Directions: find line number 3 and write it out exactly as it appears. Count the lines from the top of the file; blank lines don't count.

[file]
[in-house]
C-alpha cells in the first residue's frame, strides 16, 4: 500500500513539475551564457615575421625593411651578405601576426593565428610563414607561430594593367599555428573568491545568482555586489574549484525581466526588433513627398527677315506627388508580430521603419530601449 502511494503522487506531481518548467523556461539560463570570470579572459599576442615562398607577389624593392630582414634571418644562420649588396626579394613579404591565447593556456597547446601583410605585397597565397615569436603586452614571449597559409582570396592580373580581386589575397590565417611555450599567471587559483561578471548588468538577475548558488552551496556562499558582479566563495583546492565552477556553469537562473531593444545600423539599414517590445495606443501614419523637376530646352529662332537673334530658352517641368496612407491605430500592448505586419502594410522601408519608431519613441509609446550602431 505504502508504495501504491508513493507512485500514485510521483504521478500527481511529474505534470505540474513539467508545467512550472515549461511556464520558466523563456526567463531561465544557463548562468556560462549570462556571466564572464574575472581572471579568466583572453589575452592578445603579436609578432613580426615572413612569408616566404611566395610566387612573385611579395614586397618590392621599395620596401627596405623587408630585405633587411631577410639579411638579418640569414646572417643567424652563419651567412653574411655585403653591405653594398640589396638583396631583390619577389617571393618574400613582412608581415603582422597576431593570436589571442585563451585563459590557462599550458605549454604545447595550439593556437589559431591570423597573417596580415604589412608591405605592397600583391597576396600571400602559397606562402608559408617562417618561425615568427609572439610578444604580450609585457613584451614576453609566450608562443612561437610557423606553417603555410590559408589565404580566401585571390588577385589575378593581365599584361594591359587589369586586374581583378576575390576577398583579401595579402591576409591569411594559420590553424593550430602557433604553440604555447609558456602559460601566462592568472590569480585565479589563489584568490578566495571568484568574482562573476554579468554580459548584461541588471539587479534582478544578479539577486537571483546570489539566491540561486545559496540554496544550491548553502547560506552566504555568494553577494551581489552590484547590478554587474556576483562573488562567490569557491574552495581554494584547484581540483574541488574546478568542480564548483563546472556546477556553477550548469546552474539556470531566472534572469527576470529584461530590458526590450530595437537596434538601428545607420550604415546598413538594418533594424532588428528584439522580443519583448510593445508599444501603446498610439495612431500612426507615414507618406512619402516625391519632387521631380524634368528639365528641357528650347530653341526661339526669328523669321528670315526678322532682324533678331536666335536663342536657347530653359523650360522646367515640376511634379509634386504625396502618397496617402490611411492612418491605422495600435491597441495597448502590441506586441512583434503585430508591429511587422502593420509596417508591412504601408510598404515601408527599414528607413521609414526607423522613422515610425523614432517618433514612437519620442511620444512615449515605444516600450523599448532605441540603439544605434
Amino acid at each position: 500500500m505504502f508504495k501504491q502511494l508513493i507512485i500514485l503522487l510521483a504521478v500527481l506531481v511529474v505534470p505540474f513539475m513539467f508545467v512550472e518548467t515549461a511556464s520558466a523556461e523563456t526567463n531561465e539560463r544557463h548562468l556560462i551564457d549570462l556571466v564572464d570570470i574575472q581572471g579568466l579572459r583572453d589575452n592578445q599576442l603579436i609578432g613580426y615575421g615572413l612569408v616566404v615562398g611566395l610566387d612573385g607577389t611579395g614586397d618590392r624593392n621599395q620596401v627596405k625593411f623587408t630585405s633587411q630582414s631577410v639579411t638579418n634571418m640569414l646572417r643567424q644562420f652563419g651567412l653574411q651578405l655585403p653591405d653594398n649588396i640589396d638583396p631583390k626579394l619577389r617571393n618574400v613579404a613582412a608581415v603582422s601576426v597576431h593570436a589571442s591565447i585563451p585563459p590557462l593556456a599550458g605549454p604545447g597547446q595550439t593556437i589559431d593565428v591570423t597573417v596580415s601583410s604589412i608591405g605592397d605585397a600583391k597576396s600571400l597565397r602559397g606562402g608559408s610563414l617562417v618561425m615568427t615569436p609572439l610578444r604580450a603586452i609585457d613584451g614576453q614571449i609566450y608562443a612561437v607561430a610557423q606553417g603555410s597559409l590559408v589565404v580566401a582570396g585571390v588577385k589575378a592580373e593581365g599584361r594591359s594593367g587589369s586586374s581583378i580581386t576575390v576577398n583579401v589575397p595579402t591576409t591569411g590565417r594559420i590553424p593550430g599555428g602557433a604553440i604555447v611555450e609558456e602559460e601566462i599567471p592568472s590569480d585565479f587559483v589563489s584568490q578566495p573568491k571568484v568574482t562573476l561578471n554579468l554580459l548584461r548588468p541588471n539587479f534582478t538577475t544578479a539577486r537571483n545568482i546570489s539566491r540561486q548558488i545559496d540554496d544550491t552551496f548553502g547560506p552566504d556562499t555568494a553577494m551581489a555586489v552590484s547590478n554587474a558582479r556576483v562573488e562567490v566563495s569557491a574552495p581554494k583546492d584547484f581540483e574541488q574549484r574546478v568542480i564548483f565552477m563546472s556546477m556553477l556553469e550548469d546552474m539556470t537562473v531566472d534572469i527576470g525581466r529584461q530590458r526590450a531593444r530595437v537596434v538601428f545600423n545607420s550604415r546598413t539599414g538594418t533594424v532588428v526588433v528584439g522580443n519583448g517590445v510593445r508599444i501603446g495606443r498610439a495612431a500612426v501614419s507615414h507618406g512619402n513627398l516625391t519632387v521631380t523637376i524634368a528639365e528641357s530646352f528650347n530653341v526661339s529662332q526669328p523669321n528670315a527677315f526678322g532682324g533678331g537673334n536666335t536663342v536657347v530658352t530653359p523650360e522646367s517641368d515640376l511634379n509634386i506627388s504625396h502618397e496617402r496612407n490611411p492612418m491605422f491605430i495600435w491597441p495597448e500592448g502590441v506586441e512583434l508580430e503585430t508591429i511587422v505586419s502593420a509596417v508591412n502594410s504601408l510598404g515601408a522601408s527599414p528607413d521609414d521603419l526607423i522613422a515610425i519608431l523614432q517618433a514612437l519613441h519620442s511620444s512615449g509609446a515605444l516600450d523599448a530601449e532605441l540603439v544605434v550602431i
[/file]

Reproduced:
Amino acid at each position: 500500500m505504502f508504495k501504491q502511494l508513493i507512485i500514485l503522487l510521483a504521478v500527481l506531481v511529474v505534470p505540474f513539475m513539467f508545467v512550472e518548467t515549461a511556464s520558466a523556461e523563456t526567463n531561465e539560463r544557463h548562468l556560462i551564457d549570462l556571466v564572464d570570470i574575472q581572471g579568466l579572459r583572453d589575452n592578445q599576442l603579436i609578432g613580426y615575421g615572413l612569408v616566404v615562398g611566395l610566387d612573385g607577389t611579395g614586397d618590392r624593392n621599395q620596401v627596405k625593411f623587408t630585405s633587411q630582414s631577410v639579411t638579418n634571418m640569414l646572417r643567424q644562420f652563419g651567412l653574411q651578405l655585403p653591405d653594398n649588396i640589396d638583396p631583390k626579394l619577389r617571393n618574400v613579404a613582412a608581415v603582422s601576426v597576431h593570436a589571442s591565447i585563451p585563459p590557462l593556456a599550458g605549454p604545447g597547446q595550439t593556437i589559431d593565428v591570423t597573417v596580415s601583410s604589412i608591405g605592397d605585397a600583391k597576396s600571400l597565397r602559397g606562402g608559408s610563414l617562417v618561425m615568427t615569436p609572439l610578444r604580450a603586452i609585457d613584451g614576453q614571449i609566450y608562443a612561437v607561430a610557423q606553417g603555410s597559409l590559408v589565404v580566401a582570396g585571390v588577385k589575378a592580373e593581365g599584361r594591359s594593367g587589369s586586374s581583378i580581386t576575390v576577398n583579401v589575397p595579402t591576409t591569411g590565417r594559420i590553424p593550430g599555428g602557433a604553440i604555447v611555450e609558456e602559460e601566462i599567471p592568472s590569480d585565479f587559483v589563489s584568490q578566495p573568491k571568484v568574482t562573476l561578471n554579468l554580459l548584461r548588468p541588471n539587479f534582478t538577475t544578479a539577486r537571483n545568482i546570489s539566491r540561486q548558488i545559496d540554496d544550491t552551496f548553502g547560506p552566504d556562499t555568494a553577494m551581489a555586489v552590484s547590478n554587474a558582479r556576483v562573488e562567490v566563495s569557491a574552495p581554494k583546492d584547484f581540483e574541488q574549484r574546478v568542480i564548483f565552477m563546472s556546477m556553477l556553469e550548469d546552474m539556470t537562473v531566472d534572469i527576470g525581466r529584461q530590458r526590450a531593444r530595437v537596434v538601428f545600423n545607420s550604415r546598413t539599414g538594418t533594424v532588428v526588433v528584439g522580443n519583448g517590445v510593445r508599444i501603446g495606443r498610439a495612431a500612426v501614419s507615414h507618406g512619402n513627398l516625391t519632387v521631380t523637376i524634368a528639365e528641357s530646352f528650347n530653341v526661339s529662332q526669328p523669321n528670315a527677315f526678322g532682324g533678331g537673334n536666335t536663342v536657347v530658352t530653359p523650360e522646367s517641368d515640376l511634379n509634386i506627388s504625396h502618397e496617402r496612407n490611411p492612418m491605422f491605430i495600435w491597441p495597448e500592448g502590441v506586441e512583434l508580430e503585430t508591429i511587422v505586419s502593420a509596417v508591412n502594410s504601408l510598404g515601408a522601408s527599414p528607413d521609414d521603419l526607423i522613422a515610425i519608431l523614432q517618433a514612437l519613441h519620442s511620444s512615449g509609446a515605444l516600450d523599448a530601449e532605441l540603439v544605434v550602431i